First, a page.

What Separates Mary from Martha


Identical-Twins1What separates Mary from Martha in the Gospel reading for the Sixteenth Sunday in Ordinary Time? First, we look at the names. In Hebrew, they are the same name. The root is “Mar.” Martha is a verb stemming from “Mar,” in the perfect tense. Mary literally translates, “My Mar.” We also read from the first reading, “The NAME appeared to Abraham by the oak of Mamre, or from Mar. There is something here Luke wants us to see. What is it?

The Jewish liturgy for Passover includes “Maror,” bitter herbs. Abraham takes Isaac to Moriah to sacrifice him. The Psalm 95:8, part of our Liturgy of the Hours, mention Meribah, same word, “Mar.” Ruth 1:20 has Naomi say, “No longer call me Naomi, but Mara,” There is that name again.

Seder plate small“Mar,” also has another meaning. Think of our nuns from the ‘50s and ‘60s. Remember the ruler across the knuckles. Remember going home and reporting the nun to your parents and how bitter some of them made our lives. They were strong and stronger when our parents found out what we did. The Modern Hebrew word for teacher is also “Mar.” “Mar,” also stands for a leader.

Mary and Martha are the same name. What separates the two women? The first reading gives us the answer. Abraham rushes into the tent and tells Sarah, “Quick, three measures of fine flour! Knead it and make rolls.” He runs to the herd, picks out a tender, choice steer, and gives it to a servant, who quickly prepares it.

Black AngusThen Abraham gets curds and milk, as well as the steer that had been prepared, and set these before the three men; and he waits on them under the tree while they eat. The problem is that Jews do not eat meat and dairy products together. Deuteronomy 14:21 and Exodus 23:19 state that meat and dairy are not to be eaten together. Psalm 119:89 says God’s word is eternal.  The rule about not serve meat and milk together did not come into existence when Moses wrote it. It had been there all along, since the creation of the world. How is it that Abraham serves meat and milk, and the angels eat and drink it?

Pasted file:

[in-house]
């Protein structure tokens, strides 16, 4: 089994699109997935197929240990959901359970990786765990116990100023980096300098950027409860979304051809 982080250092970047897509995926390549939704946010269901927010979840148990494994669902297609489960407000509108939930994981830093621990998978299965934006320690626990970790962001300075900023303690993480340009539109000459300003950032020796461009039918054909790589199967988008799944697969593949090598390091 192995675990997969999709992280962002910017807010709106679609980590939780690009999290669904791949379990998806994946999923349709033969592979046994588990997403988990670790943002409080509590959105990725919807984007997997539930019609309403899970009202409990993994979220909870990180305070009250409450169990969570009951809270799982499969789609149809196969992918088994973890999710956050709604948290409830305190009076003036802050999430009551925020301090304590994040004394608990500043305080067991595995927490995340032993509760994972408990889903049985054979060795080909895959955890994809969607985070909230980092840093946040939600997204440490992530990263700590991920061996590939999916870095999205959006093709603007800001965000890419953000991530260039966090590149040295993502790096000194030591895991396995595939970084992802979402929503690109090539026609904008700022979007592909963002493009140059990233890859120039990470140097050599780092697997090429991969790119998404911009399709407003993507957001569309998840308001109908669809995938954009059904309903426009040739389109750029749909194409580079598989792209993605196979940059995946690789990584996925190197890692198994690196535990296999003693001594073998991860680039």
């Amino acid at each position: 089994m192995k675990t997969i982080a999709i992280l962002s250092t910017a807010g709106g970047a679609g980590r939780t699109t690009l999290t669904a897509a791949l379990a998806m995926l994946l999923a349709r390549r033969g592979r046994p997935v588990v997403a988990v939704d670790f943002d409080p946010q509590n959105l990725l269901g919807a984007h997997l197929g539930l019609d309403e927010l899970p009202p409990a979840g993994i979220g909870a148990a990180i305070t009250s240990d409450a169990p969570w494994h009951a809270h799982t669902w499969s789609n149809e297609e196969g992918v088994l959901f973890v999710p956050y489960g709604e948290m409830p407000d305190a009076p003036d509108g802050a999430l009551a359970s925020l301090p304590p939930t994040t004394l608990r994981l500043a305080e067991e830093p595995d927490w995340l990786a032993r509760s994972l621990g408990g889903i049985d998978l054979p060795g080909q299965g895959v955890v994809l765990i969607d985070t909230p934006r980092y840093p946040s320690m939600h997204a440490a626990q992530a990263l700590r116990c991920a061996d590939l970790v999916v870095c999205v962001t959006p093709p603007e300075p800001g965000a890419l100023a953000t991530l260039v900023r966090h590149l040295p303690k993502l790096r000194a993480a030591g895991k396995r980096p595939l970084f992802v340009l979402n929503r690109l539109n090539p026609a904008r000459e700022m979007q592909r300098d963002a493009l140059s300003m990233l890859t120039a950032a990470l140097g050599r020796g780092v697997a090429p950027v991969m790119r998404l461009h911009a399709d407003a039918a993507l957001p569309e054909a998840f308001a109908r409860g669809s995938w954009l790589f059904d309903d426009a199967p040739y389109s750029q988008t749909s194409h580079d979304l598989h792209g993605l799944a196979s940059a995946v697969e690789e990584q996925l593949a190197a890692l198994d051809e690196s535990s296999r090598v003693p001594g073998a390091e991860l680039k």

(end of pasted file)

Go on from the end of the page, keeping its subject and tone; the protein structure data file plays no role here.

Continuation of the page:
The answer is that we confuse the rule with its application. Leviticus 22:28 states, “You shall not slaughter an ox or a sheep on one and the same day with its young.” Deuteronomy 22:6 has, “If, while walking along, you come across a bird’s nest with young birds or eggs in it, in any tree or on the ground, and the mother bird is sitting on them, you shall not take away the mother bird along with her brood.” The rule is compassion, not only for other humans, but also for all plant and animal life. It is seeing God’s handprint in everything.

The more any animal looks human, the less likely it is to be Kosher, in Jewish, and Muslim traditions. I also remember a very devout Muslim asking where he could buy meat. I told him Kroger’s. He told me the meat in that store was already dead. In Semitic tradition, you have to see the animal die to know that it did not suffer. The same rule applies in orthodox Jewish tradition. The rule is compassion. There is also the rule of hospitality. Abraham rushes to kill the steer. He rushes to get the milk and the other items for a feast. He has guests. This means the accidents of the rules are not that important. What is important is the rule, compassion, and hospitality. The divine is here.

Our Second Reading tells us, “Now it has been manifested to his holy ones, to whom God chose to make known the riches of the weightiness, of this mystery among the ethnic groups; it is Christ in you, the hope for weightiness.” When we partake of the Eucharist, Christ enters us. Christ is with Mary. In our faith tradition, we speak of the formal, efficient, material, and final causes. The Word of God is the formal cause of the universe. It is not putting liturgy before getting the work done. It is getting the work done by thinking smart, letting liturgy lead us to the most intelligent way to do the work.

When Jesus tells us in the Sermon on the Mount that until heaven and earth pass away, not the smallest letter or the smallest part of a letter will pass from the law, until all things have taken place, he means Torah is the formal cause of the world. If any of it changes, the world passes away.